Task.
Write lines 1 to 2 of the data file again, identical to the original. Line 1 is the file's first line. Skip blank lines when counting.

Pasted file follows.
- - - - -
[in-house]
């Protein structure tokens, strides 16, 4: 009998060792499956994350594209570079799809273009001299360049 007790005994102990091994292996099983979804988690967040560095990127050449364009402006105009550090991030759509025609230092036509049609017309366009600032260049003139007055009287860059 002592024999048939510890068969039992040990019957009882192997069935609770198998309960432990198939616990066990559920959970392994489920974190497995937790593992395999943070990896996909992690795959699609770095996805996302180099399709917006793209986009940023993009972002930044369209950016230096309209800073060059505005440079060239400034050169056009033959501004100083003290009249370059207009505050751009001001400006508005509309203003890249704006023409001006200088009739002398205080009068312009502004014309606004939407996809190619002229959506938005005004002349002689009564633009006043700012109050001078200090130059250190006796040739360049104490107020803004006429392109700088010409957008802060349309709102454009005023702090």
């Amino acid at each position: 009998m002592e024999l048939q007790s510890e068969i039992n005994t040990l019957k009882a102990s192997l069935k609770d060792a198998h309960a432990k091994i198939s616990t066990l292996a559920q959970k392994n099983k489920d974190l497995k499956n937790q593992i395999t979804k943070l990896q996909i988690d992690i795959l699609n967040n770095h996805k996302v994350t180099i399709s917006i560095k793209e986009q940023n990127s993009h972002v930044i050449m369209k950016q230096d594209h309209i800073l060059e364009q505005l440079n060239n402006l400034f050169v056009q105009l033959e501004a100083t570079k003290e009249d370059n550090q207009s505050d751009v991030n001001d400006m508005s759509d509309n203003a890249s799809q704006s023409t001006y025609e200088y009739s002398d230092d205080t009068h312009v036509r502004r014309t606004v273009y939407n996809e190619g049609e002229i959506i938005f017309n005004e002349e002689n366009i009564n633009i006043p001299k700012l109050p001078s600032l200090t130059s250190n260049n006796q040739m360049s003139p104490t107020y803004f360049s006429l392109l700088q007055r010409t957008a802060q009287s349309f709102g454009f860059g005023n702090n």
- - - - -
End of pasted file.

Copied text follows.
[in-house]
């Protein structure tokens, strides 16, 4: 009998060792499956994350594209570079799809273009001299360049 007790005994102990091994292996099983979804988690967040560095990127050449364009402006105009550090991030759509025609230092036509049609017309366009600032260049003139007055009287860059 002592024999048939510890068969039992040990019957009882192997069935609770198998309960432990198939616990066990559920959970392994489920974190497995937790593992395999943070990896996909992690795959699609770095996805996302180099399709917006793209986009940023993009972002930044369209950016230096309209800073060059505005440079060239400034050169056009033959501004100083003290009249370059207009505050751009001001400006508005509309203003890249704006023409001006200088009739002398205080009068312009502004014309606004939407996809190619002229959506938005005004002349002689009564633009006043700012109050001078200090130059250190006796040739360049104490107020803004006429392109700088010409957008802060349309709102454009005023702090």